Taglit-Birthright Israel launched its first special “Start-Up Nation” group this month after a successful pilot program last year.
The program is named for the popular book “Start-Up Nation: The Story of Israel’s Economic Miracle” and included a talk by Saul Singer, one of the book’s authors, visits to various Israeli hi-tech start-ups in Herzliya and Tel Aviv, meetings with Israeli venture capitalists and a trip to IDC Herzliya to sit with students and lecturers in the university’s specialized entrepreneurship program.
During the group’s trip, they were divided into smaller groups and given the task of brainstorming their own start-up ideas and presenting them to venture capitalists. The participants are all either business, entrepreneurial or high tech students or are working in their own developing business.
“Basically, instead of having a normal Birthright trip we’re experiencing all of that but, on top of that, we’re really emphasizing the start-up capital of Israel,” program participant James Goetz told Arutz Sheva.
Goetz noted that Israel “has the highest start-up capital in the world right now so it’s really amazing. Between Tel Aviv and Jerusalem, it’s like nowhere else in the world.”
The group’s co-leader, Craig Kramer, said that the program is unique because it allows participants the first-hand experience of meeting successful entrepreneurs.
“They get to pitch their ideas and get direct feedback from people who have been there and done that,” said Kramer. “First-hand experience in Israel lets them bridge the gap much easier.”
Goetz added that the business atmosphere he experienced in Israel actually caused him to consider making aliyah and moving to Israel. This was echoed by Rochelle Latinsky, another participant in the program.
“If I could find a job doing what I do in the start-up world here, I’d move here tomorrow,” she said.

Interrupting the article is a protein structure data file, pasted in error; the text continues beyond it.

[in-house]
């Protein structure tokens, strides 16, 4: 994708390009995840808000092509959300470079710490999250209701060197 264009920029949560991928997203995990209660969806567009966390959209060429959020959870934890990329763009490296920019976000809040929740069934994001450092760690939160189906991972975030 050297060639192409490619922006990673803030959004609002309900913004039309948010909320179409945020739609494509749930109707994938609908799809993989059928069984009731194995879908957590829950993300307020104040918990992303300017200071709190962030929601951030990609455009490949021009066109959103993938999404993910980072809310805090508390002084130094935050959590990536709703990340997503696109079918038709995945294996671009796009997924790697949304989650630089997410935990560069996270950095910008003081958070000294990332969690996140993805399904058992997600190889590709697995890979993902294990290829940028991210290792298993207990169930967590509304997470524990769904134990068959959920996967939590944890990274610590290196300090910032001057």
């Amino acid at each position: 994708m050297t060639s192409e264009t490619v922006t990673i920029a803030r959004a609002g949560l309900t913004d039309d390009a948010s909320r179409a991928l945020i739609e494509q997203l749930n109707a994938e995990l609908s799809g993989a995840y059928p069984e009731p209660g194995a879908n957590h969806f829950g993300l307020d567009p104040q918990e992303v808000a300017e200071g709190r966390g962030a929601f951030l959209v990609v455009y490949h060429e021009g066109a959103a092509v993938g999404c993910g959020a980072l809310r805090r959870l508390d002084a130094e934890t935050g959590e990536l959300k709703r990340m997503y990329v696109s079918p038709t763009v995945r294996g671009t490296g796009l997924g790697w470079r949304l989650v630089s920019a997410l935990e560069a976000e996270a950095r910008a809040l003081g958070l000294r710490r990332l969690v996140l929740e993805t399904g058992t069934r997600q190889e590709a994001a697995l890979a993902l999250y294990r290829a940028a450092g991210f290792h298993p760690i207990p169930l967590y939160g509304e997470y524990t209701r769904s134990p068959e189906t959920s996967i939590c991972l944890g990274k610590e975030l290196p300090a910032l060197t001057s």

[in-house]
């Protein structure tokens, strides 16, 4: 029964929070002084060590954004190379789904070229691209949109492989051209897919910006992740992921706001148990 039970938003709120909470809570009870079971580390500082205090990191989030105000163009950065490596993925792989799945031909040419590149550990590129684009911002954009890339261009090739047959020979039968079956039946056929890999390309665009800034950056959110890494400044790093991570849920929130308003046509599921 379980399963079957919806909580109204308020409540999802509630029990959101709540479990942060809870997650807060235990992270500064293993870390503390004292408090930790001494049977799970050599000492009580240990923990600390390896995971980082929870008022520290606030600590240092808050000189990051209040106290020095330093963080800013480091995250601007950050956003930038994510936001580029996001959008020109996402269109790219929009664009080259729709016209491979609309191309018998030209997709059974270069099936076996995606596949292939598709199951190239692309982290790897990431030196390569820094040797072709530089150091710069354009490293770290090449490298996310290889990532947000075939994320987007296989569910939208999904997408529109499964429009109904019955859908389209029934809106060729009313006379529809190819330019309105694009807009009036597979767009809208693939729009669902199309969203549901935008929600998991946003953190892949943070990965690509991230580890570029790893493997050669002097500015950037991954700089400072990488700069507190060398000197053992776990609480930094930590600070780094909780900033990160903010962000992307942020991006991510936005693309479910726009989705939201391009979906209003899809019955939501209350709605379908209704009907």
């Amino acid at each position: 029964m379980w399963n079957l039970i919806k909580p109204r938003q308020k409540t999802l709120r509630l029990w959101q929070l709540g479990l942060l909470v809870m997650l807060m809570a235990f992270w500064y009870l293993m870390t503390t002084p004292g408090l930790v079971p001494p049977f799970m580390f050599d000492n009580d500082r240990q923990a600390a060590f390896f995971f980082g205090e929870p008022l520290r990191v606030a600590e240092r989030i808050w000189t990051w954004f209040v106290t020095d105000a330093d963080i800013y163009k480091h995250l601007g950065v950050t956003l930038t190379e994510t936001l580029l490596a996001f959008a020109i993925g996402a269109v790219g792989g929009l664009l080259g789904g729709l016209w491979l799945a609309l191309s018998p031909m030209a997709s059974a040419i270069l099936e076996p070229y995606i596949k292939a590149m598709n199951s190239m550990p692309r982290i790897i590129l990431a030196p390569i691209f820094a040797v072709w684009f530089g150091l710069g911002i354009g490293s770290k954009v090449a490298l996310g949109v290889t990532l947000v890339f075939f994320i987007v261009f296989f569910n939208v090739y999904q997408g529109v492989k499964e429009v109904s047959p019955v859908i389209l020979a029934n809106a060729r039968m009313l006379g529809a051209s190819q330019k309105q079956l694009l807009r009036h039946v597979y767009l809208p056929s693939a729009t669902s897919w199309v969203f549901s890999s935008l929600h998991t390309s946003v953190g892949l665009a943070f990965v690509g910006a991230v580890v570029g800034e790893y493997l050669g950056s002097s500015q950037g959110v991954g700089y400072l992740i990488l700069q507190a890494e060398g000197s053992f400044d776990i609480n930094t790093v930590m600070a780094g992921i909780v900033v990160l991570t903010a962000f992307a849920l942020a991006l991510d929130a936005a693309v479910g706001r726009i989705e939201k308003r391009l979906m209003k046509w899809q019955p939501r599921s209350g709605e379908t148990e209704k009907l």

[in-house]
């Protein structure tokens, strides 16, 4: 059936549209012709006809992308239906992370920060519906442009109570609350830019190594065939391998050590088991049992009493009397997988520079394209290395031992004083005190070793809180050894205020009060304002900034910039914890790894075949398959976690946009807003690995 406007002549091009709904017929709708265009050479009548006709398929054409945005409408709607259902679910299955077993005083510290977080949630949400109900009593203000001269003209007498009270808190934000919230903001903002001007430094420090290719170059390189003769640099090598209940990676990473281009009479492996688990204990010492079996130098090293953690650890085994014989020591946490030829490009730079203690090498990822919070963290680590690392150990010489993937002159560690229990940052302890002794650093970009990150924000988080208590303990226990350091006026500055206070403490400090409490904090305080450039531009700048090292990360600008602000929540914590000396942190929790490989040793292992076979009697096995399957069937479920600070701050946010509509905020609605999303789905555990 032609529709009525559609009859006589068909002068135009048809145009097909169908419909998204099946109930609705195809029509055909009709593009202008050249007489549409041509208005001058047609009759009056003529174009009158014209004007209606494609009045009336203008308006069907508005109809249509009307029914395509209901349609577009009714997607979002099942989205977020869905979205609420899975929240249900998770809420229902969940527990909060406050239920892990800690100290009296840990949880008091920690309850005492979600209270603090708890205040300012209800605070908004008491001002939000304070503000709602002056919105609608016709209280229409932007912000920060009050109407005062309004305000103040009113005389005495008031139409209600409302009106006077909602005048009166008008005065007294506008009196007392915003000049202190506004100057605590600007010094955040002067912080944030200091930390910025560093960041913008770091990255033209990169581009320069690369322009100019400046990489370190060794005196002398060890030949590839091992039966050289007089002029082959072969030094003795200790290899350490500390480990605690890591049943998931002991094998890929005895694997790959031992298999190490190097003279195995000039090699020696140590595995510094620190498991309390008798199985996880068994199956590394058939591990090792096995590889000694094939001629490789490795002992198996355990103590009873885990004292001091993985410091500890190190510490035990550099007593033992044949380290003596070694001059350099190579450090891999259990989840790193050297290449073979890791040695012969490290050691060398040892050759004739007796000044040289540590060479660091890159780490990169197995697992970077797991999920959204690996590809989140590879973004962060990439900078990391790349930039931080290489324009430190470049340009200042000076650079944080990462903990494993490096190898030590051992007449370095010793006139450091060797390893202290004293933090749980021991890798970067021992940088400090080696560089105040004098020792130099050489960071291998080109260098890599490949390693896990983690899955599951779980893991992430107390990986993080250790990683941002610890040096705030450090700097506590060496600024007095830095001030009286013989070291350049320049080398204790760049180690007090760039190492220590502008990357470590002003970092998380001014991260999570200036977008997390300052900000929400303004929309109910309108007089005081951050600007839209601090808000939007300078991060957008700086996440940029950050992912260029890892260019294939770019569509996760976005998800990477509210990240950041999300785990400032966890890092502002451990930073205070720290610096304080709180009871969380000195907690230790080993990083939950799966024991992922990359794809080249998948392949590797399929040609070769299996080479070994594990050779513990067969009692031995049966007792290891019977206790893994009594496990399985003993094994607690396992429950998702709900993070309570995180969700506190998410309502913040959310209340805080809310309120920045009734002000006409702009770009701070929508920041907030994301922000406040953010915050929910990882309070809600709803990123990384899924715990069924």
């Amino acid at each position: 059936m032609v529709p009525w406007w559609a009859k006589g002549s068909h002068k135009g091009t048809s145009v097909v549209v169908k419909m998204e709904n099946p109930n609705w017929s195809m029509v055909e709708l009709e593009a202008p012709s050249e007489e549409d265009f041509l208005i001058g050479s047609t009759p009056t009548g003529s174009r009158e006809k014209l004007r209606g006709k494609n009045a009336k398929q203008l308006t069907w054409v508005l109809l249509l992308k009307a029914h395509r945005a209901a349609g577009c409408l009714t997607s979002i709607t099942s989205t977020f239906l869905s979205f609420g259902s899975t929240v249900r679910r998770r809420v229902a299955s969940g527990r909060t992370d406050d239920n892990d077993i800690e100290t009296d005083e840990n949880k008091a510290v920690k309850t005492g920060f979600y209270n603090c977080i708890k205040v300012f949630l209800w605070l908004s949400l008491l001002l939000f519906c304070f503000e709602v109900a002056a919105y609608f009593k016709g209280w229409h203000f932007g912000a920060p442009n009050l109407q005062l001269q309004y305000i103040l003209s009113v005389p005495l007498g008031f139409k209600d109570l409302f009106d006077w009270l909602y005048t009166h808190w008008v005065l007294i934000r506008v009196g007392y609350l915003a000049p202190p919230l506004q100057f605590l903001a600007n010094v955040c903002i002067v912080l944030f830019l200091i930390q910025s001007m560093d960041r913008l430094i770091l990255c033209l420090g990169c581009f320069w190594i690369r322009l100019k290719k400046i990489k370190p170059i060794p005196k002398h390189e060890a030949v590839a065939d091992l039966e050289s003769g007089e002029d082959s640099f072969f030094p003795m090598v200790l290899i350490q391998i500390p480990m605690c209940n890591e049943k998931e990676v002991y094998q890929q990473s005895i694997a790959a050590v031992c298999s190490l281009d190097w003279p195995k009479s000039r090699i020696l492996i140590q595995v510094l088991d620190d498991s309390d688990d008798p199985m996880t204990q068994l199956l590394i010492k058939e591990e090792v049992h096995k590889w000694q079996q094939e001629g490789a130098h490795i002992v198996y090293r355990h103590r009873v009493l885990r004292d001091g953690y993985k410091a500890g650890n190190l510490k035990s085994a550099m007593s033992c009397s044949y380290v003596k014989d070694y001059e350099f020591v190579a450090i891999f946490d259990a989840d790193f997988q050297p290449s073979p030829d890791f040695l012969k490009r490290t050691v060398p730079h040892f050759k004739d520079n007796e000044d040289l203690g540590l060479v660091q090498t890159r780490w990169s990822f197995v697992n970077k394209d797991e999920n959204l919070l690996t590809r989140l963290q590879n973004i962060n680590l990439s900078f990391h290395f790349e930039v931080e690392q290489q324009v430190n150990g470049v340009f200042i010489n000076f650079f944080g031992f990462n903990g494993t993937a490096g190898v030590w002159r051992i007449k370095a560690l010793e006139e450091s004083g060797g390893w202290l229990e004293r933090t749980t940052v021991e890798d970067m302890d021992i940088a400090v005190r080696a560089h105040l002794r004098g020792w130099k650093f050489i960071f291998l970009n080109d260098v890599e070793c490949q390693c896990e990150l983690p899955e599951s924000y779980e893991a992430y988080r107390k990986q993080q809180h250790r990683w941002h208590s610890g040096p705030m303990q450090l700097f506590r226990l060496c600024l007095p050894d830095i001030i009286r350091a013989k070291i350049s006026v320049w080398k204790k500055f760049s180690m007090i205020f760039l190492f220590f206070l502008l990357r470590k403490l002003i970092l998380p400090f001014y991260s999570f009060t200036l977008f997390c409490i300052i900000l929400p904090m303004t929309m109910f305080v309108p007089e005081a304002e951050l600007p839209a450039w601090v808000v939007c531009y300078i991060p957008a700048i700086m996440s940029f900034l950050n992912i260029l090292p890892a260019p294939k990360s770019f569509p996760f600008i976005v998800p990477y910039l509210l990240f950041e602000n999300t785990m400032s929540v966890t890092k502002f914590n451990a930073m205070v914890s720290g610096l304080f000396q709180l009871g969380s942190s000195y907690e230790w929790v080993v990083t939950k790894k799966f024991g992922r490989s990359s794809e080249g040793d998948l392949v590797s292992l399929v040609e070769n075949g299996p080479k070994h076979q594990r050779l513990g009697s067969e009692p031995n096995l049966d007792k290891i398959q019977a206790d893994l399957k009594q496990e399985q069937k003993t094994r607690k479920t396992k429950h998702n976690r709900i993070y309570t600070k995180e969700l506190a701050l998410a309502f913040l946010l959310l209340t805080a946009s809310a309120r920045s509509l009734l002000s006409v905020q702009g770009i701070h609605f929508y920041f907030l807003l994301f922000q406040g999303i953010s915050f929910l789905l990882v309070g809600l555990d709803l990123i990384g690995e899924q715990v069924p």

Israelis, Latinsky added, “are not afraid to take no for an answer and just keep trying, and I really appreciate that…The ideas that are coming out of this are so cool and are things we would never have thought about in North America. What’s unique about it is that it’s a global perspective, because they’re looking towards North America to market their product but they’re also trying to make sure that there are jobs for the people who live in this country, and I really appreciate that.”
The Taglit-Birthright Israel Program connects young Jewish people in the Diaspora with the State of Israel and their Jewish identity. This connection is made possible with a free ten-day educational tour of Israel for young Jewish adults between the ages of 18 and 26.
Taglit is a joint project of the Israeli government, Jewish philanthropists and Jewish communities from around the world. Twenty of the world's largest Jewish philanthropists who support the program regard it as a significant part of their investment in the State of Israel and its relations with the Diaspora.
Since its establishment in 2000, Taglit-Birthright Israel has given free, ten-day educational tours to more than 280,000 Jewish people from more than 50 countries. Of this number, about 50,000 were Israelis, including soldiers (mostly from the IDF's elite units) and students. Over the past decade, Taglit-Birthright Israel has contributed over 1.5 billion shekels to the Israeli tourism industry.